Stocks slump: Most everything is getting hit this morning, presumably in response to the disappointing jobs report. It's also a convenient time to cash out on recent gains. Dow is down 155 points.
Big companies looking good: They're more productive, more profitable, and less burdened by debt, according to a WSJ analysis. Plus, they have mountains of cash.
Deep cost cutting during the downturn and caution during the recovery put the companies on firmer financial footing, helping them to outperform the rest of the economy and gather a greater share of the nation's income. The rebound is reflected in the stock market, with the Dow Jones Industrial Average at a four-year high. "U.S. companies became leaner, meaner and hungrier," said Sung Won Sohn, a former chief economist at Wells Fargo & Co.
Gas update: The price drop continues, with an average gallon of regular in the L.A. area at $4.288, according to the Auto Club, down about a nickel from a week ago and a dime from a month ago. Oil has fallen to about $102 a barrel.
AOL, Microsoft strike deal: The agreement will have AOL selling over 800 patents and licensing 300 more to Microsoft for $1.06 billion. From DealBook:
It is the latest big deal for patents, at a time when tech companies are amassing intellectual property rights as ammunition against competitors. Last year, Google purchased Motorola Mobility for $12.5 billion, largely for its patent portfolio. And scores of companies, including Apple, Samsung, Facebook and Yahoo, are clashing in courtrooms over claims to technology underpinning some of the basic functions of smartphones and social networks alike.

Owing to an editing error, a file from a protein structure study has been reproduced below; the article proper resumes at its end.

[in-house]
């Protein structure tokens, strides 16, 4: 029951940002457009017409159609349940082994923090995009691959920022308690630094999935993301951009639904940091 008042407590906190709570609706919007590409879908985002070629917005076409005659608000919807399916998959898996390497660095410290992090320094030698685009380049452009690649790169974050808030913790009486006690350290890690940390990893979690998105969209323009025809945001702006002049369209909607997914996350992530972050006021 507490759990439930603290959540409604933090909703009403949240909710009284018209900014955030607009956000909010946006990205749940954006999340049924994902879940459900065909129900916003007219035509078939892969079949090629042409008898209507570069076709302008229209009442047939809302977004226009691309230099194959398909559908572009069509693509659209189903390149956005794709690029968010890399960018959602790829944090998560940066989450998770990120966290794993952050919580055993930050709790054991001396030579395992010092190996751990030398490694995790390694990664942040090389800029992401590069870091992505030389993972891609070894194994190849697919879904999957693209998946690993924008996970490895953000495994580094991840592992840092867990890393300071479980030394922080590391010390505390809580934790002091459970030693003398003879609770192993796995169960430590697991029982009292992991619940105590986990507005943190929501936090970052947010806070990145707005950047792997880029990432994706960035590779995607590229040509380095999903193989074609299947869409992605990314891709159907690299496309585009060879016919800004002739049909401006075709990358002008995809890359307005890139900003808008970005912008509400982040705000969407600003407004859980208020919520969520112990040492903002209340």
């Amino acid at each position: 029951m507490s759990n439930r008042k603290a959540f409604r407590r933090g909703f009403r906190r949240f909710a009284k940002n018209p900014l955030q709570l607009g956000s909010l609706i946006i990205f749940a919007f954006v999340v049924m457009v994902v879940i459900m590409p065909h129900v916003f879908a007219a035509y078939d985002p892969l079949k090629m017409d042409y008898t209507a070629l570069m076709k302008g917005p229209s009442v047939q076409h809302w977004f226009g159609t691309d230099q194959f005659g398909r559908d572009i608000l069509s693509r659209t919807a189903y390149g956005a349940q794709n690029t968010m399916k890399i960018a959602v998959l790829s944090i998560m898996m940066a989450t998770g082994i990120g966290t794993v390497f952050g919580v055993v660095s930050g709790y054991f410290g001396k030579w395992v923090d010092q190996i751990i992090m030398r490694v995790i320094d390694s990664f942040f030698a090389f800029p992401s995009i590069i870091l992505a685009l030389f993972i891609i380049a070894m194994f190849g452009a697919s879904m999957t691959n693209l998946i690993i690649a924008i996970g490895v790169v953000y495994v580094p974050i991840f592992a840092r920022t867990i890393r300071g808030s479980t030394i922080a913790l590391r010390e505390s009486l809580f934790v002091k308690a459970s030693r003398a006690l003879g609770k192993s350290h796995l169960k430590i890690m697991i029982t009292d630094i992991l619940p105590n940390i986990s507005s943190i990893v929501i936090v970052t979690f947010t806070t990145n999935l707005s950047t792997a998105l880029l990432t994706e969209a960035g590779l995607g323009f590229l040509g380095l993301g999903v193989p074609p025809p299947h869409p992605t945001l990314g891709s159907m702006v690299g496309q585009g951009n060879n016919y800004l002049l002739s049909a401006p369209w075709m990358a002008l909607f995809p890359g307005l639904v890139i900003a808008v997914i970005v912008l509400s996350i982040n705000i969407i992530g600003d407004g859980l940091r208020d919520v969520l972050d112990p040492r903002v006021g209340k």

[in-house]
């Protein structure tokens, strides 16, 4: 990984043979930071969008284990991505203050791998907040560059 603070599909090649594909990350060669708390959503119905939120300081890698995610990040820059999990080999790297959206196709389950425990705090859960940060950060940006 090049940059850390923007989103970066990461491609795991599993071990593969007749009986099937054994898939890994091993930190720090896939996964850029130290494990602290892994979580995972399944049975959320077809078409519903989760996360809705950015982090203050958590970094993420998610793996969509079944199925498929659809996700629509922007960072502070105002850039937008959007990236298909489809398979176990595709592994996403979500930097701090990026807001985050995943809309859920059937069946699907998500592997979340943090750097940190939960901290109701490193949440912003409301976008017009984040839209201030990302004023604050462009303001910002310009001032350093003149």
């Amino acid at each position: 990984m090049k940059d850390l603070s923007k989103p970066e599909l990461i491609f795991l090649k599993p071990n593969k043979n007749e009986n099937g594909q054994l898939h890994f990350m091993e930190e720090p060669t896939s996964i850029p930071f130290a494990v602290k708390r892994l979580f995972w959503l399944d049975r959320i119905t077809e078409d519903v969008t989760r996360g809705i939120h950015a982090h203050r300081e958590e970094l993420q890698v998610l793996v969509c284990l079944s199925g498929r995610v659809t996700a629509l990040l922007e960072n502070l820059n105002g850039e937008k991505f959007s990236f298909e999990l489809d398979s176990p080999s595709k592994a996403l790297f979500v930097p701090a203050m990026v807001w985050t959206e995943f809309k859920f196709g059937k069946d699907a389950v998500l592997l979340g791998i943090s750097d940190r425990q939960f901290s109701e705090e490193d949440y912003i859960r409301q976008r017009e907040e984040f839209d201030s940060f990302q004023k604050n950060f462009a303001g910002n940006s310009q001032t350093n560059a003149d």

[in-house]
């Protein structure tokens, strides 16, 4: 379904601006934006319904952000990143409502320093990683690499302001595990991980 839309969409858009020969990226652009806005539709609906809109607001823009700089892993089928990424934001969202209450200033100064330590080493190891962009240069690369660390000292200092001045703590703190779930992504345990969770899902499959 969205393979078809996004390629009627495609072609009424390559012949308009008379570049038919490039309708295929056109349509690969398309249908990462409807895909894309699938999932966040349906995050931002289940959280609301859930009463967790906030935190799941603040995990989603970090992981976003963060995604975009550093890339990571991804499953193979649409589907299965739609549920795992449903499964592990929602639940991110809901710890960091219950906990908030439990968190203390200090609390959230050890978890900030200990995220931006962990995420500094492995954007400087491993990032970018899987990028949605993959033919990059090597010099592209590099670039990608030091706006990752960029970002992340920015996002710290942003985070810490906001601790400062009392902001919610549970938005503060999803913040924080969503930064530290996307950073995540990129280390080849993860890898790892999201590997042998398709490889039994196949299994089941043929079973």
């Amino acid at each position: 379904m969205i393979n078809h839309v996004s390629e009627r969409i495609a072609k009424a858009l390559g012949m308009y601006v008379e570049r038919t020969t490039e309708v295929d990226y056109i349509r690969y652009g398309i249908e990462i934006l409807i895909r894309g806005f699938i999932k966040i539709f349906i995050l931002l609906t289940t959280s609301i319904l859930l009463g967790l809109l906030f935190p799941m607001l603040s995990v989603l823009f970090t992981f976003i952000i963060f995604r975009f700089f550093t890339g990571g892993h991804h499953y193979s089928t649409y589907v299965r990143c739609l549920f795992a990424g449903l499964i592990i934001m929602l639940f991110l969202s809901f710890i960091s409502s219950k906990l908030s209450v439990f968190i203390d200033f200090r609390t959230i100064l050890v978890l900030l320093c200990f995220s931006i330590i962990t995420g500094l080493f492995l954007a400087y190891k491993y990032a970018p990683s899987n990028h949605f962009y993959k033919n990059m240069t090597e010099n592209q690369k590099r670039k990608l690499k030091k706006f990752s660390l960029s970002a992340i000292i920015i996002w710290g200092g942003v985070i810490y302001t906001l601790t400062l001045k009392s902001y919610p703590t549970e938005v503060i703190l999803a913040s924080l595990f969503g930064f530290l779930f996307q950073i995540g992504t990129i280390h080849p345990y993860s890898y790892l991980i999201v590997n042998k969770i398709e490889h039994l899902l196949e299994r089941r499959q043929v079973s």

L.A. budget chief warns about deficit: Chief Administrative Officer Miguel Santana says the city faces a $222-million shortfall, even after reducing the workforce by 4,900 positions. He's calling for new layoffs, possible taxes, and the privatization of city services. (LAT)
Early poll on mayoral race: City Councilman Eric Garcetti, City Controller Wendy Greuel, and County Supervisor Zev Yaroslavsky (who has yet to announce) are at at the top, according to a survey by the Center for the Study of Los Angeles and reported by LAT columnist Jim Newton.
Where the poll is even more revealing is in its hints about where each candidate's base of support is likely to be. There, the results may be particularly encouraging for Garcetti and Greuel. Garcetti is the clear leader among the city's largest ethnic group (41% of Latinos back him), and Greuel leads among union households (26% support her), which turn out to vote in large numbers. Garcetti also appears best poised to pick up those voters who are most supportive of the current mayor, Antonio Villaraigosa. Of the Villaraigosa supporters who rate his performance an A or a B, more than 59% back Garcetti. That's interesting, because while Villaraigosa has worked reasonably well with Garcetti, there's no real love between them.
Executive pay edges higher: Overall compensation for the 100 top-paid CEOs rose just 2 percent in 2011 compared with a year earlier, but the numbers are still huge. From the NYT:
Analysts say the uptick in C.E.O. pay is a sign that corporations are returning to business as usual after the last recession. When the economy soured, executive pay fell sharply at many companies, though not as much as many ordinary Americans might have hoped. With the recovery in 2010, pay then skyrocketed. Now it's stabilizing, suggesting, perhaps, that corporate boards see more predictable economic times ahead.
"Hunger Games" still on top: The action adventure took in another $33.5 million in its third weekend, raising its domestic total to $302.8 million. (AP)